Best Alaska Glaciers
Seeing icy glaciers is a quintessential Alaskan experience. Here are the most popular glaciers and the best ways to see them.
Matanuska Glacier: Hike or Drive
Being able to walk up to any glacier is a stunning experience, and this big boy is the biggest, and perhaps most impressive roadside glacier, in part because you can easily touch it.
Just a 2.5-hour drive from Anchorage, the Matanuska Glacier sits off the scenic but less-traveled Glenn Highway. More than four miles wide at its terminus, Matanuska is so massive that the water flowing out of its snout forms the roaring Matanuska River.
To see the glacier, you can just take one of the pullouts all along the highway —each with great photo ops—or you can drive near the glacier’s edge for up-close photos. One qualifier: Access to the glacier is on private land, so there’s a $30 fee. (Update, only a tour is offered to the glacier for summer 2021. Call ahead to reserve your spot, or join an excursion with NOVA or MICA Guides).
If getting close isn’t enough, you can also join a guiding company for a glacier hike, ice climbing class or rafting trip (with the option of either scenic or whitewater routes). The sheer ice walls, deep blue holes (called moulins) and creaking ice make it an unforgettable experience.
At the very least, it’s a great excuse to drive the Glenn Highway. This road trip gives you a feel for the colorful adventurers, guides and backcountry Alaskans who live in these remote corners of the state. It’s easy to spend a couple days out here, thanks to the great lodges—not the big, cruise-circuit lodges, but intimate, family-run places that attract independent-minded travelers. See other great roadside glaciers.
Prince William Sound: Day Cruise
You’ve likely seen those iconic glacier images, with hunks of ice crashing into the ocean. But to experience that humbling sight in person, your best bet is to go to Prince William Sound.
Tidewater glaciers originate high in the mountains and cover dozens of miles before plunging into the sea. Only 90 minutes from Anchorage by car or train, Prince William Sound has more tidewater glaciers than anywhere on earth, and it’s one of the easiest places to take a glacier cruise.
Most day cruises take between four and five hours, but there are two distinct types of cruises, and they offer different experiences: You’ll see more glaciers on the high-speed catamarans—such as the Surprise Glacier in Harriman Fjord, which some people think is the best calving glacier in the sound. The slower cruising boats, on the other hand, spend more time at the glaciers they visit, and those trips often include Blackstone Bay, where you can listen to the creaking and cracking ice while eating prime rib and king crab.
Or, totally immerse yourself in the sound on a multi-day small ship cruise or private yacht charter.
Knik Glacier: Flightseeing, ATV Tour, or Hike for View
The 25-mile-long Knik Glacier snakes out of the Chugach Mountains before tumbling dramatically into an iceberg-studded lake that feeds the Knik River. With a five-mile-wide face and daily calving, the glacier’s an impressive sight: Its 400-foot-tall ice walls rise up from the lake where those icebergs are floating, turning, and breaking apart.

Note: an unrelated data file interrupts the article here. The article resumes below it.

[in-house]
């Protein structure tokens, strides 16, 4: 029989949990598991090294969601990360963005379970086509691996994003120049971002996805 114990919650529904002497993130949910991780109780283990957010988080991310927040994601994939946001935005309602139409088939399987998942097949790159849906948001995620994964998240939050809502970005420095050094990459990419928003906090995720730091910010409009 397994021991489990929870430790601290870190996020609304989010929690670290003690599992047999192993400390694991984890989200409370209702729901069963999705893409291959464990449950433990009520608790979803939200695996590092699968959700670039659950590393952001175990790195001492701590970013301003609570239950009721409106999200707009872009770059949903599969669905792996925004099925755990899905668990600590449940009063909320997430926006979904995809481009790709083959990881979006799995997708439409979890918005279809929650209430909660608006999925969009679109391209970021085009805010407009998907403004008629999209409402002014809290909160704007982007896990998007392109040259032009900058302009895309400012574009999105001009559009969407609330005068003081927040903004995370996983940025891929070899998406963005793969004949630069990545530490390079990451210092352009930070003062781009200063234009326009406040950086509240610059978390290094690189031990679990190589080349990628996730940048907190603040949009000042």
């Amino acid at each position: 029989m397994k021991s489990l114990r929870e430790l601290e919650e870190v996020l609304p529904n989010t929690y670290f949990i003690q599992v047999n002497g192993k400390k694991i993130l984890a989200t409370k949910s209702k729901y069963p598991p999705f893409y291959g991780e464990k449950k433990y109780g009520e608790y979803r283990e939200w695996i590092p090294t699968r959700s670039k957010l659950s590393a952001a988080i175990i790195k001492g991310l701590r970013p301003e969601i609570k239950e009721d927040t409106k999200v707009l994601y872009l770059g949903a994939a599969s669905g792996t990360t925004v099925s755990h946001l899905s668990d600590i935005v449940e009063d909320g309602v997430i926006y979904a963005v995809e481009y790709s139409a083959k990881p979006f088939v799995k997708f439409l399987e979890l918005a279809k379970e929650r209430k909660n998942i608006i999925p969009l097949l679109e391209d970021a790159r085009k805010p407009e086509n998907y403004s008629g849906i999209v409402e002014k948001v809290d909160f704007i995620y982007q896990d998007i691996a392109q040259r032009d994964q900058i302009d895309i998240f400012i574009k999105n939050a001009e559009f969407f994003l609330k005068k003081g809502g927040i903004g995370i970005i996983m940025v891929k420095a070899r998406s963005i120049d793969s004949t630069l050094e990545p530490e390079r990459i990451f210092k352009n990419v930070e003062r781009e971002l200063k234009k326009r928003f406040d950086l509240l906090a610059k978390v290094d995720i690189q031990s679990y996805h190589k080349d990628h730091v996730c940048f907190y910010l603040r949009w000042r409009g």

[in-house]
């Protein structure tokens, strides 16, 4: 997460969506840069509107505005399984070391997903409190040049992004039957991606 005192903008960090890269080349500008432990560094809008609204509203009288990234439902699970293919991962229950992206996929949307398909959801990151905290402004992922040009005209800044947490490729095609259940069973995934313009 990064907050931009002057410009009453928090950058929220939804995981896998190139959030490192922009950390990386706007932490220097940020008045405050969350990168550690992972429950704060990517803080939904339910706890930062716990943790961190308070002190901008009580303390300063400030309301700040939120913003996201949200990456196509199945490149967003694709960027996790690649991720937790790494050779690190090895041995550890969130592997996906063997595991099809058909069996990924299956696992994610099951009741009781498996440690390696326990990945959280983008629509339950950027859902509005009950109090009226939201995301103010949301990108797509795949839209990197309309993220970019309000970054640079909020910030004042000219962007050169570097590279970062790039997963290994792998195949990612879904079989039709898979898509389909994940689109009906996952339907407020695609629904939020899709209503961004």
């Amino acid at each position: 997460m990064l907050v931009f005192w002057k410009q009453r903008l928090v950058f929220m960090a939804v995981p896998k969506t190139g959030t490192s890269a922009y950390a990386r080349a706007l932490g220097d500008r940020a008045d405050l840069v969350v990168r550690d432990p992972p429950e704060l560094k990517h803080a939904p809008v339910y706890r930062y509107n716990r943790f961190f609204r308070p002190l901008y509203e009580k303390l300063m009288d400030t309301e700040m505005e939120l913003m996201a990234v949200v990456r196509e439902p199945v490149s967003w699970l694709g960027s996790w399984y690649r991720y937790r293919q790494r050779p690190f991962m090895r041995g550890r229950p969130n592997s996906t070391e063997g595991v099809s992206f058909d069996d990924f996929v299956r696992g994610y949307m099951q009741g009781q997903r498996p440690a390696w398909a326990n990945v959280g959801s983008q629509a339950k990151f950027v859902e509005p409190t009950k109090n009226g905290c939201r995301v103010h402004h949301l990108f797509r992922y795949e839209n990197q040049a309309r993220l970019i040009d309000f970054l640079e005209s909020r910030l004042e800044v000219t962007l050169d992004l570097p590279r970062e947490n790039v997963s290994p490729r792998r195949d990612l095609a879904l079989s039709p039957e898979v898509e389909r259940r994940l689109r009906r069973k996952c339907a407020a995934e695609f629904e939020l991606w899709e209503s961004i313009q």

Even better, the Knik Glacier is close to both Anchorage and the Mat-Su Valley, and some great tours can get you up close. Flights are as short as 90 minutes round-trip (and up to 2.5 hours if you’d like to land on the glacier); heli-tours from the Palmer area get you to the glacier a little faster.
Soar over the ice, touch town for a landing, and explore the ice with grippers on your shoes. You can also go ice climbing, paddleboarding in the blue melt pools, or dogsledding up on the glacier’s snowfield. Or take an exciting all-day ATV adventure to experience the shimmering lake at the glacier’s face.
If you're ok with a view from afar, the West Butte Trail offers a great view (first picture) of the Knik Glacier tucked into the valley.
Mendenhall Glacier: Hike or Float
Southeast Alaska has just one glacier accessible by road, but it makes up for its novelty in being extremely accessible: you can even take a cab here pretty easily.
Located 12 miles outside of Juneau, Mendenhall Glacier gets more than 400,000 visitors each year. You can get there by taking a narrated bus tour, but you can also go on your own: A taxi to the glacier costs $35 one way, while a shuttle bus is just $8 each way.
A half-mile wide, the glacier feeds Mendenhall Lake, which stays pretty placid: While there are some icebergs in the lake, the face ranges from 5 to 200 feet tall, so you can’t expect booming calving action.
You can, however, do some good exploring. There’s a Forest Service Visitor Center overlooking the lake and glacier, which has a large aerial map of the icefield, an informational video and spotting scopes ($3).
The Forest Service also maintains several trails. One of them is The Trail of Time, a ½-mile paved interpretive walk, with signs marking the glacier’s recession. The East Glacier Trail, meanwhile, is a 3.5 mile loop with 500 feet of elevation gain, which gives you a good bird’s eye view of the ice.
You’ll get good photos from any trail, but none of them will lead you up to the glacier ice, due to the lake and cliffs. You can also take a guided hike of this area.